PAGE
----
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History of the Castle of Arta

The Castle of Arta, which is located on a low hill on the north side of the city, is an important landmark of the region. The site’s strategic importance had been noted already from antiquity. The Corinthian colonists, who founded the ancient city of Amvrakia, had erected city’s fortification on the foot of the same hill on which the Castle stands. Parts of the ancient defensive wall had been incorporated in the medieval Castle’s structure and can be seen until today in its east and north sectors.

The first formation of a fortress in the Middle Ages dates in the mid- Byzantine era, however, after the fall of Constantinople in 1204 AD, the city of Arta gained a prominent significance, as Michael Komnenos Doukas (1170-1215) fled to it and made it the center of his actions in order to intercept the spread of the crusading states. The result was the formation of an independent state, which played a major role in the events of the Balkan Peninsula until the middle of the 15th century. It is believed that the Castle’s current general form is a result of the works carried out by Michael II Komnenos Doukas (1206-1268), when the fortress was repaired and upgraded. During the next two centuries, many dramatic events took place in the Castle: sieges, uprisings, dynastic disputes, and conspiracies. The Castle was submitted to various rulers, to the Latin counts of Kefallinia, to Serbs and Albanians local rulers, until it was finally surrendered by treaty to the Ottomans in 1449.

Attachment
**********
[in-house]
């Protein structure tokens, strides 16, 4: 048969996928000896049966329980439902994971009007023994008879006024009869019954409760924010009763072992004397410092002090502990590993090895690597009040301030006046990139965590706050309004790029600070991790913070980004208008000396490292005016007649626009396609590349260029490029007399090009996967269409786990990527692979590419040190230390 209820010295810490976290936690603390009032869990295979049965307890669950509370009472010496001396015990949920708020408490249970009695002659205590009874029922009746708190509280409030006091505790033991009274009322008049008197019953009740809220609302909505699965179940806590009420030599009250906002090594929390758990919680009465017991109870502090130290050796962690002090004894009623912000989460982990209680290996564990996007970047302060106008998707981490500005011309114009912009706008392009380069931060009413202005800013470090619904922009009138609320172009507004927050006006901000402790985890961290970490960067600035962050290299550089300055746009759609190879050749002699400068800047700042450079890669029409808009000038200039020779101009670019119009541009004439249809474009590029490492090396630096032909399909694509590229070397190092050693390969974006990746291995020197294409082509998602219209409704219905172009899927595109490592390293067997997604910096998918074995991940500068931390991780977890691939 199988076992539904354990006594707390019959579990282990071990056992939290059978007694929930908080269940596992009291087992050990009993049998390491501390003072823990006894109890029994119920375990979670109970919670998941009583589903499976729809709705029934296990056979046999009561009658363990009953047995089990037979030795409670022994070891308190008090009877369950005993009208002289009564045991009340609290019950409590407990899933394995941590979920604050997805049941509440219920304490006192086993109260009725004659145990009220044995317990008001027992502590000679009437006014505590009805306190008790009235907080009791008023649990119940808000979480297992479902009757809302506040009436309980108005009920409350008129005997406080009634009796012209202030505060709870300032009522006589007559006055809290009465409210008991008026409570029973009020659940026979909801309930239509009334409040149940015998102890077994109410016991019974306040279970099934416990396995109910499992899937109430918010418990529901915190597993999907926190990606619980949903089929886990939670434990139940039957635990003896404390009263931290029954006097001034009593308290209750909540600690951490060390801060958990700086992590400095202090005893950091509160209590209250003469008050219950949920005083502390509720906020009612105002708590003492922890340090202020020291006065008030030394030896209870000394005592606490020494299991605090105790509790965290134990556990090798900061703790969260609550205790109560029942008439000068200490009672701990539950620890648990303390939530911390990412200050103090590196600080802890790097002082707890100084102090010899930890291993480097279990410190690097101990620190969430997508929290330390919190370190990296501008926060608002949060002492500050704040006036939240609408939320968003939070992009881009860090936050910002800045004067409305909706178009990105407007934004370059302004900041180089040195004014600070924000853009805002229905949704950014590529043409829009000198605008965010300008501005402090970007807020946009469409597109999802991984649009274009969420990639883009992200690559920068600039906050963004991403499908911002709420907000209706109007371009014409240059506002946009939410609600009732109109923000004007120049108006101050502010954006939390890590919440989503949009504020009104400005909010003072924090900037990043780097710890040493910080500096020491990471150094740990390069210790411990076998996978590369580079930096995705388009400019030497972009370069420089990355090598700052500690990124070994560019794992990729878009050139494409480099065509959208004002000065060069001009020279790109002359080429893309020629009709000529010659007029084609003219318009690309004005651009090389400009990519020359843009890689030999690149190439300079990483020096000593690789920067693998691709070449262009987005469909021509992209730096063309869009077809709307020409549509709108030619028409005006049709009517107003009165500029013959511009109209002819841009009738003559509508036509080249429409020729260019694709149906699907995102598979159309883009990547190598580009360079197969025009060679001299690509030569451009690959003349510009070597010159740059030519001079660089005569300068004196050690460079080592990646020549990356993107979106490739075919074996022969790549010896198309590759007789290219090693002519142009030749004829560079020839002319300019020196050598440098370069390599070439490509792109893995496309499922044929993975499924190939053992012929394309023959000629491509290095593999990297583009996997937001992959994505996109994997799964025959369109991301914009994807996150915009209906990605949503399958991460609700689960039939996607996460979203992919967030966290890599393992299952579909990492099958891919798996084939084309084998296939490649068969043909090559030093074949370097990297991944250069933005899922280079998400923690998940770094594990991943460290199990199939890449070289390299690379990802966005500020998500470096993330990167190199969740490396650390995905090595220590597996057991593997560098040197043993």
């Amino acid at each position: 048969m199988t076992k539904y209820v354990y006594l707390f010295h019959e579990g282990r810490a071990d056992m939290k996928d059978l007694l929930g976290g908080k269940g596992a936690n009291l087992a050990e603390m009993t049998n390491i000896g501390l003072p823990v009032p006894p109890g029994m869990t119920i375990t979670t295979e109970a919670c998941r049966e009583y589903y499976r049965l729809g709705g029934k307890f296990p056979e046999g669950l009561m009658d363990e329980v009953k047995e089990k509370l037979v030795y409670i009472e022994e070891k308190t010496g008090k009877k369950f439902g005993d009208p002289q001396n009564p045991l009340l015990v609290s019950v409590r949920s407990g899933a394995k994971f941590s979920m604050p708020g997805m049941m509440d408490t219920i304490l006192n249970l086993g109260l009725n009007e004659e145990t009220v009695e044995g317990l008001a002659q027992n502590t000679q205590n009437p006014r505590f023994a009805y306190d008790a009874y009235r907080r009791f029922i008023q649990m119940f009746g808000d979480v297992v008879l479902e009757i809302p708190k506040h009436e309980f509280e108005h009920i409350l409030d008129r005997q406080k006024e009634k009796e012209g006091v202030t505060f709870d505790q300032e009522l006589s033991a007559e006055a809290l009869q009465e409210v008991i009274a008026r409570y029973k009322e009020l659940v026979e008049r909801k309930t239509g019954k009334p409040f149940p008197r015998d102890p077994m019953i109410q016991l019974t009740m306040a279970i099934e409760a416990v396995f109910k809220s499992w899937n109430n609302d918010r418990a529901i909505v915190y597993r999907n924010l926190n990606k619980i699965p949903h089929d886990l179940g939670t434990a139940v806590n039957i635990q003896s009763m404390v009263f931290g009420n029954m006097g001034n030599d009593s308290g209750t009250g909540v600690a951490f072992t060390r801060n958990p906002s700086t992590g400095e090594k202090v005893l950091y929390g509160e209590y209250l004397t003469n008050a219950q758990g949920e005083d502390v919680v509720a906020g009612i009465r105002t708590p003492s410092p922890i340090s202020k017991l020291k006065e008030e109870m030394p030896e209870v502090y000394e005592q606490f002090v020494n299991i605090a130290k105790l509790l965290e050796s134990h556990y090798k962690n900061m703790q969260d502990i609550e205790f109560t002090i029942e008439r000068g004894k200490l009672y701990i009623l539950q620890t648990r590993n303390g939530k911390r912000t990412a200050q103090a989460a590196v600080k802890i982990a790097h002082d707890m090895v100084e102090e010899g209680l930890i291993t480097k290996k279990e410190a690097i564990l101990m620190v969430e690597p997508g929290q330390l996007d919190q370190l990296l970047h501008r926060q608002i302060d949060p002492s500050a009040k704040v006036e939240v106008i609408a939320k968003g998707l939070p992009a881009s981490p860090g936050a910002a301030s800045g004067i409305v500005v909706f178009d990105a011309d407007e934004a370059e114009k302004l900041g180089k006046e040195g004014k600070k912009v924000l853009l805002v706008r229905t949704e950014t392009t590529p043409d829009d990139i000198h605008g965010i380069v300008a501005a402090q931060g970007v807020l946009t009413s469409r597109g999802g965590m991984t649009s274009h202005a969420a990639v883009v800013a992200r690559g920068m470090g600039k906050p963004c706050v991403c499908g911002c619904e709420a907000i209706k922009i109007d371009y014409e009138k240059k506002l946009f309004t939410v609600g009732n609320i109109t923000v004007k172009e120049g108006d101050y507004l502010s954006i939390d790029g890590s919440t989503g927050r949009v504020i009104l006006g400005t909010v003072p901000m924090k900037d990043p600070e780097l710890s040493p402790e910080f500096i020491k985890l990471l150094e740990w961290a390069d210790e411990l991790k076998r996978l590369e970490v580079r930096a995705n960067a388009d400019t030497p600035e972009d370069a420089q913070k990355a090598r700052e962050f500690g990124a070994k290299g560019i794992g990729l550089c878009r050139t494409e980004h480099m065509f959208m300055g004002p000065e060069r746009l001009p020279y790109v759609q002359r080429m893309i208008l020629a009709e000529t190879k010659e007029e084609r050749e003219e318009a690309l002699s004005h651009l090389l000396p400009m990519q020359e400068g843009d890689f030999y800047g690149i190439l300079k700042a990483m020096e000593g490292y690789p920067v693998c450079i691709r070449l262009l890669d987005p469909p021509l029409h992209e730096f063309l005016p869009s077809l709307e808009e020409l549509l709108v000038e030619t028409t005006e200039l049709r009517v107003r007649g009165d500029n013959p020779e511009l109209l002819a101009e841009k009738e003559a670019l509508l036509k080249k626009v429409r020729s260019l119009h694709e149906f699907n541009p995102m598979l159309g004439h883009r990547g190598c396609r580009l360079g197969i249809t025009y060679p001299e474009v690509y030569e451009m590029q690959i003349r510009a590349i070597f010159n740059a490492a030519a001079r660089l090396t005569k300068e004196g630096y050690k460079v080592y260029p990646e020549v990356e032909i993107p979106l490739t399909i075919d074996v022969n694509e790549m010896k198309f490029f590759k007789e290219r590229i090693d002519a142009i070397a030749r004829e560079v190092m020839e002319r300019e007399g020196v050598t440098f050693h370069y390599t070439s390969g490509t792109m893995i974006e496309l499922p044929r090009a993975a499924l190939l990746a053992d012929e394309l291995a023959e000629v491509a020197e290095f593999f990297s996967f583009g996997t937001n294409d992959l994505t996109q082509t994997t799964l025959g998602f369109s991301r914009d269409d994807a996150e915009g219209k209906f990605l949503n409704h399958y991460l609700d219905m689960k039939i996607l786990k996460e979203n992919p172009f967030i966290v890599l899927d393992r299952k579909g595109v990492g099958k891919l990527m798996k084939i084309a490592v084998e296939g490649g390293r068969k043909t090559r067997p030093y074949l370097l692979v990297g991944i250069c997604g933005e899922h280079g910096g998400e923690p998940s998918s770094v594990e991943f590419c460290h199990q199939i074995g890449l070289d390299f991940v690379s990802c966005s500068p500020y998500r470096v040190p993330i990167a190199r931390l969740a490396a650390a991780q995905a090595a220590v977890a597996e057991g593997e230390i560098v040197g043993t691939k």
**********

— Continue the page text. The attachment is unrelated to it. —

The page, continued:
During the late Ottoman period, the Castle was partially modernized by Ali Pasha and then it was besieged closely during the Greek Revolution of 1821 without being occupied. After the liberation of the area, the Castle came under the jurisdiction of the Greek Army until the early 1960s, when the Xenia Hotel was built within its walls.

Today, the Castle is open to the public, as an archaeological site, a living part of the city and as a valued monument of Arta’s historical course.